FIRA’s image problems also stem from several dramatic rulings that have left the impression that the agency is insensitive, when it was cabinet, in fact, that pulled the strings. This fall J.B. Lippincott of Canada will close because FIRA would not allow the U.S. purchaser of its U.S. parent to buy the Toronto firm. And FIRA would not compromise—even though its action meant the loss of 12 jobs. Last week, after months of unfavorable publicity, the agency belatedly
managed to ensure that the jobs will be preserved as part of another foreign acquisition purchase.
Still, FIRA has to shoulder a share of the blame for its problems. Its dealings with the Montreal firm Imasco Ltd. epitomize the kind of rigidity that Richardson will have to overcome in order to placate businessmen. Last year, for example, Gray—the man who takes FIRA’s recommendations to cabinet—wanted to delay an Imasco request to buy the Lido Biscuit Cie. of Montreal. The rest of the powerful priorities and planning cabinet committee was aghast—delays could mean job losses. But Gray would not back down until the others overruled him after an hour of heated debate. Meanwhile, Imasco had applied in December, 1980—at the invitation of Gray—for a FIRA ruling that would free the company from scrutiny. Last month Gray finally refused, and Imasco warned that Canada may lose millions of investment dollars as a result. The bottom line appears to be that most senior ministers and bureaucrats backed Imasco’s drive for corporate citizenship. But since the rulings are left solely in the hands of the minister, even those powerful Ottawa estates could not convince Gray to amend the law or the regulations.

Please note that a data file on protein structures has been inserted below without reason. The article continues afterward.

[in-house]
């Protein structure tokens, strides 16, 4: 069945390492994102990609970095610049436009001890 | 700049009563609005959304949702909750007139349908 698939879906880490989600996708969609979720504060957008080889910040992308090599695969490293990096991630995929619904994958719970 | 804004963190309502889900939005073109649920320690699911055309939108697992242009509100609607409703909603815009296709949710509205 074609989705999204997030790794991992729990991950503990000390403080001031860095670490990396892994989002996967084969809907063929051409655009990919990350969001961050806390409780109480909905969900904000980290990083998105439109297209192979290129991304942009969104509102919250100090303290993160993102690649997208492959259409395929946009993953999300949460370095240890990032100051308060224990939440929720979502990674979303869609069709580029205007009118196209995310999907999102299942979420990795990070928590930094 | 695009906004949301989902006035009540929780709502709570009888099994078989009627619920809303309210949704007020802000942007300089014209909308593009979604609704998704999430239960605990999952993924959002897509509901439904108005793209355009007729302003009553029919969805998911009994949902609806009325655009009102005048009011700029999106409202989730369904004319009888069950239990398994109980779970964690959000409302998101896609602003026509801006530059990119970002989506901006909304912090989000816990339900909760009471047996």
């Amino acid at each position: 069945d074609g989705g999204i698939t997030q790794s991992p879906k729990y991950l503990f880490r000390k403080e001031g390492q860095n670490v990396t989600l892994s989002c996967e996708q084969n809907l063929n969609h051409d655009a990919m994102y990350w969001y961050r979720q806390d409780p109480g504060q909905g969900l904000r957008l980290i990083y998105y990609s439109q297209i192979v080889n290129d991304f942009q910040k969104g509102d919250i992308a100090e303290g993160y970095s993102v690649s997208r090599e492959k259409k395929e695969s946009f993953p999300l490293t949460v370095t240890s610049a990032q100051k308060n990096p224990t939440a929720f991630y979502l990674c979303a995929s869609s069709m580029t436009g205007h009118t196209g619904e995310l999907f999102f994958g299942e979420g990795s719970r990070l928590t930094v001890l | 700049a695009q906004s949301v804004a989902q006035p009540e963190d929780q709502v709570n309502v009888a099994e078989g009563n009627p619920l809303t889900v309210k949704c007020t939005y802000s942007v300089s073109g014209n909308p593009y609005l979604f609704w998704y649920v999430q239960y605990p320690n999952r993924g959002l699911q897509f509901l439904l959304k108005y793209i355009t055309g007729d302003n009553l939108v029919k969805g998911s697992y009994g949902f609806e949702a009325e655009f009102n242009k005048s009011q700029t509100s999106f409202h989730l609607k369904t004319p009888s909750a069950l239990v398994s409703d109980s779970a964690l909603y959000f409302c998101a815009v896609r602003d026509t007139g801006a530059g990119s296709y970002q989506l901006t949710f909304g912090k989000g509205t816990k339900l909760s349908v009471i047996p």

Despite the current pressure to dismantle FIRA, most businessmen argue that the agency merely requires an overhaul. Andrew Kniewasser, president of the Investment Dealers Association of Canada, argues, “It’s absolutely essential that Canada should have some way of looking at takeovers and large direct investments.” But he adds that “the current system is simply too laborious.” Some critics say, however, that FIRA has become a haven for wheeling and dealing by legal hotshots beyond the scrutiny of Parliament. Richard Schultz of the Centre for the Study of Regulated Industries at McGill University points out that FIRA rulings are actually made by cabinet. “It’s the best of all possible worlds for the politicians,” says Schultz, “since it allows them to make decisions and yet cover themselves because they don’t have to make the rules.”
Legislating FIRA rules is not on the Liberal agenda—and some businessmen argue that such a code could mean greater rigidity. While Prime Minister Pierre Trudeau has maintained that he will not disband FIRA— “We would be selling the birthright of our children”—the Liberals have been moving away from their 1980 campaign pledge to beef up the agency. The Richardson appointment may be the final signal that, with minimal admission, Ottawa has confirmed yet another major policy reversal.